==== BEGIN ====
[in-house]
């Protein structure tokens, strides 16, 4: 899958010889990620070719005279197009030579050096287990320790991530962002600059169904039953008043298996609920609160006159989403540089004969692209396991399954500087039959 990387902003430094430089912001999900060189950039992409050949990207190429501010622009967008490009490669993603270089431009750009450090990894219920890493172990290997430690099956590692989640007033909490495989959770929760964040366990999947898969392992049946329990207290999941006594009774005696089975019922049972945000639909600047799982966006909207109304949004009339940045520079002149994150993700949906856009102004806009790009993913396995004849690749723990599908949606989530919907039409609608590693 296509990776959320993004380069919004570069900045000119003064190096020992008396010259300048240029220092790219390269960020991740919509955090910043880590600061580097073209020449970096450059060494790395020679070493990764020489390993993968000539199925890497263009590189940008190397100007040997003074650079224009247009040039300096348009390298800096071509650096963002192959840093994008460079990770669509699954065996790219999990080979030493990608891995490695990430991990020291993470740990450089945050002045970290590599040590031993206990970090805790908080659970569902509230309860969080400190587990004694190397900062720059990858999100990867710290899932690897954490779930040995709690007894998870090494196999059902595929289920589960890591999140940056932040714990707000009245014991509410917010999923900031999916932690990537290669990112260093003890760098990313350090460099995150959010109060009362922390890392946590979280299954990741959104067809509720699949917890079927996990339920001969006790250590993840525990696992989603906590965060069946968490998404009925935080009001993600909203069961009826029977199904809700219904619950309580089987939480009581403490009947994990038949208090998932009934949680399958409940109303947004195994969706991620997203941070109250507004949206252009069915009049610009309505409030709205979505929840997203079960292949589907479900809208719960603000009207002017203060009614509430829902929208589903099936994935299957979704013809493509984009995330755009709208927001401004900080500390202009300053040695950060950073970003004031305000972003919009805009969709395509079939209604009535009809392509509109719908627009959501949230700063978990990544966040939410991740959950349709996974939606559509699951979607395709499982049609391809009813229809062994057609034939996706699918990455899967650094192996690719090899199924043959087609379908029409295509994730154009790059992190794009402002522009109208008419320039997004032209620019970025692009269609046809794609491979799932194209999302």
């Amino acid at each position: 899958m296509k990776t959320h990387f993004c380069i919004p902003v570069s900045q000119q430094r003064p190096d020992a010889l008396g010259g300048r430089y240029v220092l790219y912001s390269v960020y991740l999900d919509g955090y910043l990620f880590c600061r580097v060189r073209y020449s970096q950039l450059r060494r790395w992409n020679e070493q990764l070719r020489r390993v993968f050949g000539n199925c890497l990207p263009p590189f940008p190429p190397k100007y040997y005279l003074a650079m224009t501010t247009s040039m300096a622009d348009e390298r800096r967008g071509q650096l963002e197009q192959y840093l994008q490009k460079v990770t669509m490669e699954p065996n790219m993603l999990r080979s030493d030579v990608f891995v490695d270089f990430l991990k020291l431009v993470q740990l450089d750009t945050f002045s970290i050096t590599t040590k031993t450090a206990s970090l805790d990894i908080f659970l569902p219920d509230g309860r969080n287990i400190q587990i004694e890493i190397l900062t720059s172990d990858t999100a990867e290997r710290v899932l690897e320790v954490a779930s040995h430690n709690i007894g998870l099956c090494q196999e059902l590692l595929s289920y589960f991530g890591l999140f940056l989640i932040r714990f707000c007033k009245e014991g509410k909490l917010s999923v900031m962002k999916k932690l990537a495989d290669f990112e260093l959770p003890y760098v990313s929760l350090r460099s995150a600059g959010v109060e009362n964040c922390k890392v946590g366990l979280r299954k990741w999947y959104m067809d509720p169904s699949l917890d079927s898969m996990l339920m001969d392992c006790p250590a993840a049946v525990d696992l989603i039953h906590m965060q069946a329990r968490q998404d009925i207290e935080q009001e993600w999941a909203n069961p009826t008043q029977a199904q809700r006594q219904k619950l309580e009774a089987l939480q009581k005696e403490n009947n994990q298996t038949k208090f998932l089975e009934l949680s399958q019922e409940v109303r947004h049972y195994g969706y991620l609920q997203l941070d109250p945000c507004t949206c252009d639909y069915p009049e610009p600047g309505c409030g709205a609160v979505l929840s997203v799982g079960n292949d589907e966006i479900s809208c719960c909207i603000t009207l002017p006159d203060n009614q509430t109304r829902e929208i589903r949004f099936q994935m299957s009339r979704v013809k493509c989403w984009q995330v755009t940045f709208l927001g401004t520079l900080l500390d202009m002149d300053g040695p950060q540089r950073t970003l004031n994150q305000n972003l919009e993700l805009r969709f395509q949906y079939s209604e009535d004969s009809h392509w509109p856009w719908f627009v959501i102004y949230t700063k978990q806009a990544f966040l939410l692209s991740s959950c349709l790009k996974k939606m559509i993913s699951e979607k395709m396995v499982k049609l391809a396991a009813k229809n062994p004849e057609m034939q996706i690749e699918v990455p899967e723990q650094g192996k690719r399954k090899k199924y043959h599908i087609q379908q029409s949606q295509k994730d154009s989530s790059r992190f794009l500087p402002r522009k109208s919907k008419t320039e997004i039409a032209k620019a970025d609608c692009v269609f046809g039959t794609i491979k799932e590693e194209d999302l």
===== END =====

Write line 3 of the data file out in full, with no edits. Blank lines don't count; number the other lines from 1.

């Amino acid at each position: 899958m296509k990776t959320h990387f993004c380069i919004p902003v570069s900045q000119q430094r003064p190096d020992a010889l008396g010259g300048r430089y240029v220092l790219y912001s390269v960020y991740l999900d919509g955090y910043l990620f880590c600061r580097v060189r073209y020449s970096q950039l450059r060494r790395w992409n020679e070493q990764l070719r020489r390993v993968f050949g000539n199925c890497l990207p263009p590189f940008p190429p190397k100007y040997y005279l003074a650079m224009t501010t247009s040039m300096a622009d348009e390298r800096r967008g071509q650096l963002e197009q192959y840093l994008q490009k460079v990770t669509m490669e699954p065996n790219m993603l999990r080979s030493d030579v990608f891995v490695d270089f990430l991990k020291l431009v993470q740990l450089d750009t945050f002045s970290i050096t590599t040590k031993t450090a206990s970090l805790d990894i908080f659970l569902p219920d509230g309860r969080n287990i400190q587990i004694e890493i190397l900062t720059s172990d990858t999100a990867e290997r710290v899932l690897e320790v954490a779930s040995h430690n709690i007894g998870l099956c090494q196999e059902l590692l595929s289920y589960f991530g890591l999140f940056l989640i932040r714990f707000c007033k009245e014991g509410k909490l917010s999923v900031m962002k999916k932690l990537a495989d290669f990112e260093l959770p003890y760098v990313s929760l350090r460099s995150a600059g959010v109060e009362n964040c922390k890392v946590g366990l979280r299954k990741w999947y959104m067809d509720p169904s699949l917890d079927s898969m996990l339920m001969d392992c006790p250590a993840a049946v525990d696992l989603i039953h906590m965060q069946a329990r968490q998404d009925i207290e935080q009001e993600w999941a909203n069961p009826t008043q029977a199904q809700r006594q219904k619950l309580e009774a089987l939480q009581k005696e403490n009947n994990q298996t038949k208090f998932l089975e009934l949680s399958q019922e409940v109303r947004h049972y195994g969706y991620l609920q997203l941070d109250p945000c507004t949206c252009d639909y069915p009049e610009p600047g309505c409030g709205a609160v979505l929840s997203v799982g079960n292949d589907e966006i479900s809208c719960c909207i603000t009207l002017p006159d203060n009614q509430t109304r829902e929208i589903r949004f099936q994935m299957s009339r979704v013809k493509c989403w984009q995330v755009t940045f709208l927001g401004t520079l900080l500390d202009m002149d300053g040695p950060q540089r950073t970003l004031n994150q305000n972003l919009e993700l805009r969709f395509q949906y079939s209604e009535d004969s009809h392509w509109p856009w719908f627009v959501i102004y949230t700063k978990q806009a990544f966040l939410l692209s991740s959950c349709l790009k996974k939606m559509i993913s699951e979607k395709m396995v499982k049609l391809a396991a009813k229809n062994p004849e057609m034939q996706i690749e699918v990455p899967e723990q650094g192996k690719r399954k090899k199924y043959h599908i087609q379908q029409s949606q295509k994730d154009s989530s790059r992190f794009l500087p402002r522009k109208s919907k008419t320039e997004i039409a032209k620019a970025d609608c692009v269609f046809g039959t794609i491979k799932e590693e194209d999302l």